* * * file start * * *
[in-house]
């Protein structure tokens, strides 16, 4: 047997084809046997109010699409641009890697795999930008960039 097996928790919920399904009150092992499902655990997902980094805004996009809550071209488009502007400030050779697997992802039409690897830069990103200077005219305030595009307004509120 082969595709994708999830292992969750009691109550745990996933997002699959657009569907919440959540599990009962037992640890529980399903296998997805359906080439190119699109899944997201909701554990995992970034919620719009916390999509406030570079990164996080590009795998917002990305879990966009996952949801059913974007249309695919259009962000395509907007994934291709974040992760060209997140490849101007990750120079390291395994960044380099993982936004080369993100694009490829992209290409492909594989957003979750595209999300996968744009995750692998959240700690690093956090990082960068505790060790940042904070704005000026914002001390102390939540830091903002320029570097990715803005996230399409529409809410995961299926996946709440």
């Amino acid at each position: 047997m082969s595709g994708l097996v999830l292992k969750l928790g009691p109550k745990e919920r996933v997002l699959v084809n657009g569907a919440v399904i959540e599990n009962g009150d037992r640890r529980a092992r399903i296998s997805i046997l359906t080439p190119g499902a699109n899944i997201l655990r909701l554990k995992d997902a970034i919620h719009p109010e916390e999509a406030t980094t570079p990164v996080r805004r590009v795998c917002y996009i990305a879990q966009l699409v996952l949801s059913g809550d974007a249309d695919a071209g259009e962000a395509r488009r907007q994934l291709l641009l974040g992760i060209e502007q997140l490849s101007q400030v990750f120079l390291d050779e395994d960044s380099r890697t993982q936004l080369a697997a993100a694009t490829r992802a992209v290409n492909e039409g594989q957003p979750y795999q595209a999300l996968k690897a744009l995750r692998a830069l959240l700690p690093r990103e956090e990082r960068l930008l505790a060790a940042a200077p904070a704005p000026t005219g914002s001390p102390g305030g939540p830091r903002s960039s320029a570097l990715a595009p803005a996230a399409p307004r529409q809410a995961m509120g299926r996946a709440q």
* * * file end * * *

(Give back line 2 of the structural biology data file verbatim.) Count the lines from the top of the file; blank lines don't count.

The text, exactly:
């Protein structure tokens, strides 16, 4: 047997084809046997109010699409641009890697795999930008960039 097996928790919920399904009150092992499902655990997902980094805004996009809550071209488009502007400030050779697997992802039409690897830069990103200077005219305030595009307004509120 082969595709994708999830292992969750009691109550745990996933997002699959657009569907919440959540599990009962037992640890529980399903296998997805359906080439190119699109899944997201909701554990995992970034919620719009916390999509406030570079990164996080590009795998917002990305879990966009996952949801059913974007249309695919259009962000395509907007994934291709974040992760060209997140490849101007990750120079390291395994960044380099993982936004080369993100694009490829992209290409492909594989957003979750595209999300996968744009995750692998959240700690690093956090990082960068505790060790940042904070704005000026914002001390102390939540830091903002320029570097990715803005996230399409529409809410995961299926996946709440």